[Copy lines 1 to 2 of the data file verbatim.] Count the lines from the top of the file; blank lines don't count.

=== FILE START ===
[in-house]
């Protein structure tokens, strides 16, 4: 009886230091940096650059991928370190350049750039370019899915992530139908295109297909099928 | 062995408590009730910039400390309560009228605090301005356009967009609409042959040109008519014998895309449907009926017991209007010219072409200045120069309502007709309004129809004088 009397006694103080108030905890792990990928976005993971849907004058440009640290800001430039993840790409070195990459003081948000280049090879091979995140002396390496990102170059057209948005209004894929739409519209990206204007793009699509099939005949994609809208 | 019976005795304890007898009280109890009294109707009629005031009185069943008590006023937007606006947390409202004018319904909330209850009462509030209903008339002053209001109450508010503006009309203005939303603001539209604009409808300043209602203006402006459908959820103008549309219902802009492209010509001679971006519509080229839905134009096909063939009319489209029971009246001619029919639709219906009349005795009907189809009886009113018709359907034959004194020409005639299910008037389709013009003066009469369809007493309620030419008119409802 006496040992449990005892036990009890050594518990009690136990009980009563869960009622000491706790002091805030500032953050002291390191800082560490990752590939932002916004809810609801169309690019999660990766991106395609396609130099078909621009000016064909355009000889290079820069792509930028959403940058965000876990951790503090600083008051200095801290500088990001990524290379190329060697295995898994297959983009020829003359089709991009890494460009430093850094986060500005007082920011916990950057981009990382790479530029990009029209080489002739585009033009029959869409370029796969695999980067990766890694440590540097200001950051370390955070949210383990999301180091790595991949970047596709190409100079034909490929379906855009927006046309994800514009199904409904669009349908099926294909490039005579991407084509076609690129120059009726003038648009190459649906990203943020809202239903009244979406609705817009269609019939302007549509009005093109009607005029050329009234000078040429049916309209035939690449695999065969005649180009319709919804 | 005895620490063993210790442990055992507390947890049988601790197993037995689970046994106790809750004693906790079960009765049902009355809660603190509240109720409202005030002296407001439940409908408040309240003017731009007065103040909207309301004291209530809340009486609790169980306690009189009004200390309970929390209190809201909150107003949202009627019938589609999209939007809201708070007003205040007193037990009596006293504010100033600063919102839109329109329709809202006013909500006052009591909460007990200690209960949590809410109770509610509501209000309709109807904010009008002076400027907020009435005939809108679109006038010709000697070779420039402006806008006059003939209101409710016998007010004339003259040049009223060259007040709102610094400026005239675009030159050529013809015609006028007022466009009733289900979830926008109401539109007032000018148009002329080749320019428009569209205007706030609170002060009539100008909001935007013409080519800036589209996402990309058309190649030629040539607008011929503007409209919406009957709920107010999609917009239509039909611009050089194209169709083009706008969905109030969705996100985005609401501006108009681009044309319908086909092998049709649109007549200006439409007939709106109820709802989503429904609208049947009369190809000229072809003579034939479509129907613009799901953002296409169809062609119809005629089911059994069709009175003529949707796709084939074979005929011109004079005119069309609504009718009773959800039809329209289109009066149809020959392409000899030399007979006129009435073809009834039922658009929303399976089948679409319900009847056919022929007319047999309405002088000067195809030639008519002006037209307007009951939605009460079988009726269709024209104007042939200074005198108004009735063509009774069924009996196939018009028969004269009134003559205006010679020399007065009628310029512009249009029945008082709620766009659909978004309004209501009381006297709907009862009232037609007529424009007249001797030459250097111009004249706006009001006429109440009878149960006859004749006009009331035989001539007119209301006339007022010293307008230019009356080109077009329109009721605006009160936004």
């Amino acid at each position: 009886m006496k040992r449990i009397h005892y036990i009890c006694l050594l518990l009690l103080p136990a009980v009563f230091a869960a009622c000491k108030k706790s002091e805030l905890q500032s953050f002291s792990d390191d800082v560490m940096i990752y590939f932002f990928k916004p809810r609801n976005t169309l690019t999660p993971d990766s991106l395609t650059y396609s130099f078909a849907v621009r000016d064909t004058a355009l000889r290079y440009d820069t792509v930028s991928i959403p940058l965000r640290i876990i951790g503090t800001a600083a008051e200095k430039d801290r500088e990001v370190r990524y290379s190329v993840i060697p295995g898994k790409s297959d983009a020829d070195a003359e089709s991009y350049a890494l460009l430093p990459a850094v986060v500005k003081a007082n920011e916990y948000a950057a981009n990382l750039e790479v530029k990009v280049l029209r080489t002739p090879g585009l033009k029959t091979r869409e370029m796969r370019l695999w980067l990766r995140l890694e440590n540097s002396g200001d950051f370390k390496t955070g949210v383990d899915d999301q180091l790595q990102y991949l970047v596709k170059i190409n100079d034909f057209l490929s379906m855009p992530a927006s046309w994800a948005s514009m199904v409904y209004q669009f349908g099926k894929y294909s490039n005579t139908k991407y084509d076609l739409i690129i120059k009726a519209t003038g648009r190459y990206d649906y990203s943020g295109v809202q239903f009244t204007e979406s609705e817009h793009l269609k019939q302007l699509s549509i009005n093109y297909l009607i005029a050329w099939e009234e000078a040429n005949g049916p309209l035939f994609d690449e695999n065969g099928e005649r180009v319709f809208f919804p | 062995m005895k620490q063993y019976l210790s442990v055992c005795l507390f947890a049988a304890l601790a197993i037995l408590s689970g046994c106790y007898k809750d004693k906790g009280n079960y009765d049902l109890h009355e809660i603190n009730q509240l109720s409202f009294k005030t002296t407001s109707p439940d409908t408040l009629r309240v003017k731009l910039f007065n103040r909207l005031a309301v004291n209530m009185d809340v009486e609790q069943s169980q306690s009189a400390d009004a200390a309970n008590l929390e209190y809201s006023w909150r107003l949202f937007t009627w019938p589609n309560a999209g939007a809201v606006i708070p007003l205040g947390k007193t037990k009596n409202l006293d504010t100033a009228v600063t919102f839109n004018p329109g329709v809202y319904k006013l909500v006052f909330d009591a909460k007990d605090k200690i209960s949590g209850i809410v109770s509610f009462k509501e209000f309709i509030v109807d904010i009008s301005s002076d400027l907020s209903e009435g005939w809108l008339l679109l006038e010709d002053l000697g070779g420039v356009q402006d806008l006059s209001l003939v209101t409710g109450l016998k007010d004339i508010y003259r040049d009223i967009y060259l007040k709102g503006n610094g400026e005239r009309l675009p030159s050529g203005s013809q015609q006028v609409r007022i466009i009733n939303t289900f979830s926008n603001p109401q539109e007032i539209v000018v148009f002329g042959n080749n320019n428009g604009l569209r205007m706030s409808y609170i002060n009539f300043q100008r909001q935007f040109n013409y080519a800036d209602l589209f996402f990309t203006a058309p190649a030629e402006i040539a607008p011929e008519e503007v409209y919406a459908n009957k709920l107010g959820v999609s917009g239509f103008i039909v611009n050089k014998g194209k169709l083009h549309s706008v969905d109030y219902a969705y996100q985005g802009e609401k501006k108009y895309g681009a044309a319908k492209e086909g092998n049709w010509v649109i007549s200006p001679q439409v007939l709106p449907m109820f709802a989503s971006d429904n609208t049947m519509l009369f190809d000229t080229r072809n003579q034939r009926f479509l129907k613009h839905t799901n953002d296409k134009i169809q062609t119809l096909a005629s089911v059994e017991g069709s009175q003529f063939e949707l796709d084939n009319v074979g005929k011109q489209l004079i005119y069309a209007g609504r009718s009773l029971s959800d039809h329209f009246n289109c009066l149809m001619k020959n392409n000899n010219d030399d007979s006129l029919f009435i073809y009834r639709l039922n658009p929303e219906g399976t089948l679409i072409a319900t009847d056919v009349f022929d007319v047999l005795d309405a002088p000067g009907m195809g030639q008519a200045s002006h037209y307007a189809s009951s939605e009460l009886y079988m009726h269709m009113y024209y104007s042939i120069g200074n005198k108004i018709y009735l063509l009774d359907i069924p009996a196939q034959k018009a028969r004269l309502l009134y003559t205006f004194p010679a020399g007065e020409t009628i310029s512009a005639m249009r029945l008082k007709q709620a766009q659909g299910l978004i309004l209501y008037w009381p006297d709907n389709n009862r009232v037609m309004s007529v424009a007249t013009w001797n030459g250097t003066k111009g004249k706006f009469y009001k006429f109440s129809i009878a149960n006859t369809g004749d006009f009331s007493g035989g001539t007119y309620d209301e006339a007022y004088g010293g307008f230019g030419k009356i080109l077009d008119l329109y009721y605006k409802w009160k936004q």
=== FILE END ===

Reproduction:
[in-house]
């Protein structure tokens, strides 16, 4: 009886230091940096650059991928370190350049750039370019899915992530139908295109297909099928 | 062995408590009730910039400390309560009228605090301005356009967009609409042959040109008519014998895309449907009926017991209007010219072409200045120069309502007709309004129809004088 009397006694103080108030905890792990990928976005993971849907004058440009640290800001430039993840790409070195990459003081948000280049090879091979995140002396390496990102170059057209948005209004894929739409519209990206204007793009699509099939005949994609809208 | 019976005795304890007898009280109890009294109707009629005031009185069943008590006023937007606006947390409202004018319904909330209850009462509030209903008339002053209001109450508010503006009309203005939303603001539209604009409808300043209602203006402006459908959820103008549309219902802009492209010509001679971006519509080229839905134009096909063939009319489209029971009246001619029919639709219906009349005795009907189809009886009113018709359907034959004194020409005639299910008037389709013009003066009469369809007493309620030419008119409802 006496040992449990005892036990009890050594518990009690136990009980009563869960009622000491706790002091805030500032953050002291390191800082560490990752590939932002916004809810609801169309690019999660990766991106395609396609130099078909621009000016064909355009000889290079820069792509930028959403940058965000876990951790503090600083008051200095801290500088990001990524290379190329060697295995898994297959983009020829003359089709991009890494460009430093850094986060500005007082920011916990950057981009990382790479530029990009029209080489002739585009033009029959869409370029796969695999980067990766890694440590540097200001950051370390955070949210383990999301180091790595991949970047596709190409100079034909490929379906855009927006046309994800514009199904409904669009349908099926294909490039005579991407084509076609690129120059009726003038648009190459649906990203943020809202239903009244979406609705817009269609019939302007549509009005093109009607005029050329009234000078040429049916309209035939690449695999065969005649180009319709919804 | 005895620490063993210790442990055992507390947890049988601790197993037995689970046994106790809750004693906790079960009765049902009355809660603190509240109720409202005030002296407001439940409908408040309240003017731009007065103040909207309301004291209530809340009486609790169980306690009189009004200390309970929390209190809201909150107003949202009627019938589609999209939007809201708070007003205040007193037990009596006293504010100033600063919102839109329109329709809202006013909500006052009591909460007990200690209960949590809410109770509610509501209000309709109807904010009008002076400027907020009435005939809108679109006038010709000697070779420039402006806008006059003939209101409710016998007010004339003259040049009223060259007040709102610094400026005239675009030159050529013809015609006028007022466009009733289900979830926008109401539109007032000018148009002329080749320019428009569209205007706030609170002060009539100008909001935007013409080519800036589209996402990309058309190649030629040539607008011929503007409209919406009957709920107010999609917009239509039909611009050089194209169709083009706008969905109030969705996100985005609401501006108009681009044309319908086909092998049709649109007549200006439409007939709106109820709802989503429904609208049947009369190809000229072809003579034939479509129907613009799901953002296409169809062609119809005629089911059994069709009175003529949707796709084939074979005929011109004079005119069309609504009718009773959800039809329209289109009066149809020959392409000899030399007979006129009435073809009834039922658009929303399976089948679409319900009847056919022929007319047999309405002088000067195809030639008519002006037209307007009951939605009460079988009726269709024209104007042939200074005198108004009735063509009774069924009996196939018009028969004269009134003559205006010679020399007065009628310029512009249009029945008082709620766009659909978004309004209501009381006297709907009862009232037609007529424009007249001797030459250097111009004249706006009001006429109440009878149960006859004749006009009331035989001539007119209301006339007022010293307008230019009356080109077009329109009721605006009160936004």